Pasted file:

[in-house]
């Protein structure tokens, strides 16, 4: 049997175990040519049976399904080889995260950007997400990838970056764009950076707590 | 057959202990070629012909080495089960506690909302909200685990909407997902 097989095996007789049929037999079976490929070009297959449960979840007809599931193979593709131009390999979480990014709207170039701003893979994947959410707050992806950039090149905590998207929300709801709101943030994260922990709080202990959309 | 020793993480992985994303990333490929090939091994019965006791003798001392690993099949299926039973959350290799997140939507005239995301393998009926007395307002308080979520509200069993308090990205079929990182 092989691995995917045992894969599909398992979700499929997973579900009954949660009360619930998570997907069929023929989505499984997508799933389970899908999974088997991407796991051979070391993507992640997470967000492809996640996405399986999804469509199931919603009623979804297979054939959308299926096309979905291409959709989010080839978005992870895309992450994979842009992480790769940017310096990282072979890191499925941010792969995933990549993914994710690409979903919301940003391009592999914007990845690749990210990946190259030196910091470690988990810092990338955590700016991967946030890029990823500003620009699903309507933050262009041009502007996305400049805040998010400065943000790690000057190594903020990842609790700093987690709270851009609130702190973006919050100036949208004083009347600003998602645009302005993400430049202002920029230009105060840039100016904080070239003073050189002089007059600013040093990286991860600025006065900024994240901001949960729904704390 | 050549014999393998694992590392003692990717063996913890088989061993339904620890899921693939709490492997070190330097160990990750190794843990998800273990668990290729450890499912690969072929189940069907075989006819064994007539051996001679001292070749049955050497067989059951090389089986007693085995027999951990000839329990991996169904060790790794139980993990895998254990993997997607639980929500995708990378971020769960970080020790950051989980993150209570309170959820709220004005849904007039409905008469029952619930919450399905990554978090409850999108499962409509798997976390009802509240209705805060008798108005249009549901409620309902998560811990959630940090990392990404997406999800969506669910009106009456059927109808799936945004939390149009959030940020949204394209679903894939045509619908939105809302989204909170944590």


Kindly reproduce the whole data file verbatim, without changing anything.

[in-house]
């Protein structure tokens, strides 16, 4: 049997175990040519049976399904080889995260950007997400990838970056764009950076707590 | 057959202990070629012909080495089960506690909302909200685990909407997902 097989095996007789049929037999079976490929070009297959449960979840007809599931193979593709131009390999979480990014709207170039701003893979994947959410707050992806950039090149905590998207929300709801709101943030994260922990709080202990959309 | 020793993480992985994303990333490929090939091994019965006791003798001392690993099949299926039973959350290799997140939507005239995301393998009926007395307002308080979520509200069993308090990205079929990182 092989691995995917045992894969599909398992979700499929997973579900009954949660009360619930998570997907069929023929989505499984997508799933389970899908999974088997991407796991051979070391993507992640997470967000492809996640996405399986999804469509199931919603009623979804297979054939959308299926096309979905291409959709989010080839978005992870895309992450994979842009992480790769940017310096990282072979890191499925941010792969995933990549993914994710690409979903919301940003391009592999914007990845690749990210990946190259030196910091470690988990810092990338955590700016991967946030890029990823500003620009699903309507933050262009041009502007996305400049805040998010400065943000790690000057190594903020990842609790700093987690709270851009609130702190973006919050100036949208004083009347600003998602645009302005993400430049202002920029230009105060840039100016904080070239003073050189002089007059600013040093990286991860600025006065900024994240901001949960729904704390 | 050549014999393998694992590392003692990717063996913890088989061993339904620890899921693939709490492997070190330097160990990750190794843990998800273990668990290729450890499912690969072929189940069907075989006819064994007539051996001679001292070749049955050497067989059951090389089986007693085995027999951990000839329990991996169904060790790794139980993990895998254990993997997607639980929500995708990378971020769960970080020790950051989980993150209570309170959820709220004005849904007039409905008469029952619930919450399905990554978090409850999108499962409509798997976390009802509240209705805060008798108005249009549901409620309902998560811990959630940090990392990404997406999800969506669910009106009456059927109808799936945004939390149009959030940020949204394209679903894939045509619908939105809302989204909170944590």